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Memory culture

Through sophisticated mnemonics and error-checking mechanisms the Vedas, the canonical religious texts of Hinduism, have been transmitted orally for three and a half thousand years with shocking precision in both word and sound.

Vedas

William Dwight Whitney, Public domain, via Wikimedia Commons

This is the 600th regular post on this website! My tradition for the “00” posts is to write something about the nature of knowledge. Today, I wanted to write a bit about oral tradition.

 A lot of 20th century scholarship ignored or undervalued the role of non-written forms of knowledge transmission. The written text was king, and everything else – oral tradition, especially – was irrelevant. In many cases this was a convenient way of discounting knowledge from colonised peoples, which is of course nonsense: many of the foundational texts of literature, religion, law, and history have their origin in oral tradition, so we ignore it at our peril. Some other time I’ll write about the Homeric Question (to what extent can we say that Homer wrote The Odyssey and The Illiad?), but this post is about something much much older.

The Vedas are the foundational “texts” of Hinduism. I put “texts” in quotation marks deliberately. They’ve certainly been written down, but the primary and authoritative form of the Vedas is not text. Instead, the oldest parts of the Vedas have been passed down orally, from teacher to student, for an incredible three and a half thousand years. And even more incredibly, they are thought to have changed very little in that time.

How do you ensure that a spoken text doesn’t shift with the retelling? Well, the integrity of the Vedas is sustained through a sophisticated set of processes that are so ingrained in Hindu tradition that it can be described as a “memory culture.” Students spend years memorising the Vedic chant, more than ten thousand separate verses. And they learn it in several different ways – called Pathas – creating a kind of built-in error correction mechanism.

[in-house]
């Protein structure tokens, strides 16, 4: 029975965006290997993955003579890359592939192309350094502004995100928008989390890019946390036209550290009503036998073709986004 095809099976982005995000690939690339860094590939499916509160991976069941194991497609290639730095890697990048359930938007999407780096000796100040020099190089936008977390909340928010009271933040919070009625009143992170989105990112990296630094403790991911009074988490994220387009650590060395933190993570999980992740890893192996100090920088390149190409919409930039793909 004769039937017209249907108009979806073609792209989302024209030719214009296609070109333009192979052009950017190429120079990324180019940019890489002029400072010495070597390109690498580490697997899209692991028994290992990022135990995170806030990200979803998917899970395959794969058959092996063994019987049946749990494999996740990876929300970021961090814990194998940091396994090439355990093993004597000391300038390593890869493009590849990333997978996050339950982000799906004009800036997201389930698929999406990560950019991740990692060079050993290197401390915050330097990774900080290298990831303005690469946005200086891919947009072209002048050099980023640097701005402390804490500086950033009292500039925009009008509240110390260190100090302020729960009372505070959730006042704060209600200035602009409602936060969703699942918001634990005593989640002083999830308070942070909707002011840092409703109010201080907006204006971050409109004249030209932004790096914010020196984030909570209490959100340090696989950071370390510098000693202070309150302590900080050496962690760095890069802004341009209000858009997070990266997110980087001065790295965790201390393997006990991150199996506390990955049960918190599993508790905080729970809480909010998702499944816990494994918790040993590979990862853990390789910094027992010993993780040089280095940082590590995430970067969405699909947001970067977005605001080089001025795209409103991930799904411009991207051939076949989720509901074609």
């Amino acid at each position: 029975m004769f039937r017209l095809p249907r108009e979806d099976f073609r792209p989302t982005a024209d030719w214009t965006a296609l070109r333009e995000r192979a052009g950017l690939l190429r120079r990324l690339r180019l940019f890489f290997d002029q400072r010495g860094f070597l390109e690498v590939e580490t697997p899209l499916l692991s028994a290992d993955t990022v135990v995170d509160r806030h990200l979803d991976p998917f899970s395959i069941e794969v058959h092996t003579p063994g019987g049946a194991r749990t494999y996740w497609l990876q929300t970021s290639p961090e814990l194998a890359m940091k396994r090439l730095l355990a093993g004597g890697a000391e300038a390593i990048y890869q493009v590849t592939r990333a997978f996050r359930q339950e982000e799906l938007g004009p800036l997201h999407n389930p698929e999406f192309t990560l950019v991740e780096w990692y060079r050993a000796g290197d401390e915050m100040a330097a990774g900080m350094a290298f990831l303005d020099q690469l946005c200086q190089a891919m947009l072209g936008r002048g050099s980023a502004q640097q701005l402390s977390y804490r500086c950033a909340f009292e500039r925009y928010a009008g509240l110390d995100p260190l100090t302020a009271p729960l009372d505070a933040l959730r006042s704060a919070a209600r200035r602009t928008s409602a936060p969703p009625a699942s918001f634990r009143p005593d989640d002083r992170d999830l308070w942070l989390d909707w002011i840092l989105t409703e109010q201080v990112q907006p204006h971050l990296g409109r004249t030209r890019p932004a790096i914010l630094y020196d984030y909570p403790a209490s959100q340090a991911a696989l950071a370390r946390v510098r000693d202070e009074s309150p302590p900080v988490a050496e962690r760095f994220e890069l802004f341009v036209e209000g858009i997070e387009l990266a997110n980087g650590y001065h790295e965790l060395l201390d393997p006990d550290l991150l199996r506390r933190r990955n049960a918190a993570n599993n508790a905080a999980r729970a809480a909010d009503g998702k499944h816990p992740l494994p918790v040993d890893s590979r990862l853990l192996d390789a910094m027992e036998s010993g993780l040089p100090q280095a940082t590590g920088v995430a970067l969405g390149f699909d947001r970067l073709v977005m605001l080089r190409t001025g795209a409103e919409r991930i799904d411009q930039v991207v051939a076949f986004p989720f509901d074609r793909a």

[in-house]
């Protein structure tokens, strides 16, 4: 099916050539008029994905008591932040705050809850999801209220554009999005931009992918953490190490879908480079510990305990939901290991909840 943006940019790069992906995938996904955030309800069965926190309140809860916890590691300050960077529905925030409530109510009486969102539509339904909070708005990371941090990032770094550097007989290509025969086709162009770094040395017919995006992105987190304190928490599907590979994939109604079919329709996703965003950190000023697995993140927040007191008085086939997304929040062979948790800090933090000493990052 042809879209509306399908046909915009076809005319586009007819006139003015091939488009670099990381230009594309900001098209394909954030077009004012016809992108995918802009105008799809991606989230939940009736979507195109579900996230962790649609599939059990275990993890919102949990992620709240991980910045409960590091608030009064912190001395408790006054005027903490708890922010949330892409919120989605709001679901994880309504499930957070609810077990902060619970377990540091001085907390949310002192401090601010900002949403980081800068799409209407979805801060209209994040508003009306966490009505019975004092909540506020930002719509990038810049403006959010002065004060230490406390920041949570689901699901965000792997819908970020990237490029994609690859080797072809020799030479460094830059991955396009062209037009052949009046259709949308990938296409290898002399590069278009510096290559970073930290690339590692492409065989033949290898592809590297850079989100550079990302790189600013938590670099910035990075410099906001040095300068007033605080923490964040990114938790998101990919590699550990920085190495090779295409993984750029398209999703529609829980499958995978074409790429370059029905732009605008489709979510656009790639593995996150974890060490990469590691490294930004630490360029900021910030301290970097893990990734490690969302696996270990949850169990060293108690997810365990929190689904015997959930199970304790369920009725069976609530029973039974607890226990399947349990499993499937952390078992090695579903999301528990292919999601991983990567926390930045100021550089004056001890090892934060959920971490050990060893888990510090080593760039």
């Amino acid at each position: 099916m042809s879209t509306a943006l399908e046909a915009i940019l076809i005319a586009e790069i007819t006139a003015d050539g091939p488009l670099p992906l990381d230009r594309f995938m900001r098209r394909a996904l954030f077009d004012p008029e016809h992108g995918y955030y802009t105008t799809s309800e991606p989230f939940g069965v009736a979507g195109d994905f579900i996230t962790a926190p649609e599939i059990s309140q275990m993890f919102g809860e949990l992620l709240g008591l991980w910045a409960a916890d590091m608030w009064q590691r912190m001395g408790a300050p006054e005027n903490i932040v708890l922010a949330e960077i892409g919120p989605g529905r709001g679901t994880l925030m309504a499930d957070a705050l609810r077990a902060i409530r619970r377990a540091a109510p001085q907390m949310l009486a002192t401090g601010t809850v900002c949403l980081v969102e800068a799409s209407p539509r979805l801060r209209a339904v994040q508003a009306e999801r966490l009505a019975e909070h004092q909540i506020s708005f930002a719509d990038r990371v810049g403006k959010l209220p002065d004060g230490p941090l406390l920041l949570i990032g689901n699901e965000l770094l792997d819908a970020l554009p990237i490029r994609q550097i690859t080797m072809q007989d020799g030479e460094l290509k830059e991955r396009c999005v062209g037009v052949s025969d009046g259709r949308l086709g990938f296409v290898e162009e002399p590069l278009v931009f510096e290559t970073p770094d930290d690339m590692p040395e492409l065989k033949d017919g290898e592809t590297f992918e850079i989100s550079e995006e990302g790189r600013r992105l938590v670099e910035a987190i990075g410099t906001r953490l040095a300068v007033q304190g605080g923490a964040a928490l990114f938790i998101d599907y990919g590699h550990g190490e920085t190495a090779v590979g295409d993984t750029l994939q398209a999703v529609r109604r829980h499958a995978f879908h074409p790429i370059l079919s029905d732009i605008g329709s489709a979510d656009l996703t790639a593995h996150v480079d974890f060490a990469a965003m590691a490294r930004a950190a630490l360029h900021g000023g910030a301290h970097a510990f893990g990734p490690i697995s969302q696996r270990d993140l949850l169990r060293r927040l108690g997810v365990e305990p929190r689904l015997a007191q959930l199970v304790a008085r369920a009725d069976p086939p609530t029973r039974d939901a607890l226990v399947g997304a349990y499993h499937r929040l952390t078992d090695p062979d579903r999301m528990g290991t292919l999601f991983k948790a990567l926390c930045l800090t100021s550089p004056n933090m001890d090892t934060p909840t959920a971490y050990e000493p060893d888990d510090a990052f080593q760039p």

The Vedic chant is learned as Samhita – something like natural connected speech, as one might talk. And it is learned as Pada – each word alone, enunciating and focusing on the words separately. And it is learned as Krama – to enhance memory, the words are recited in pairs, the second word becoming the first of the next pair so that the whole text forms a long chain (“the rain in Spain” would become “the rain, rain in, in Spain”). Here’s an example of that one:

Other pathas shift the text around in interesting ways – reversing the order of words, for example – with the goal of creating as many redundancies in the memorisation process as possible. And it’s not just the ears and the voice that are involved here: teachers and students use their bodies too. The teachers who are teaching the chants will move their hands to indicate the Sanskrit tones used, and the students will tilt their heads in response. It’s all carefully designed to ensure that the Vedas are passed down completely intact, words and sounds and all. Amazing.

Categories: Arts & recreation Asia Language Literature Places Religion & belief

The Generalist

I live in Auckland, New Zealand, and am curious about most things.

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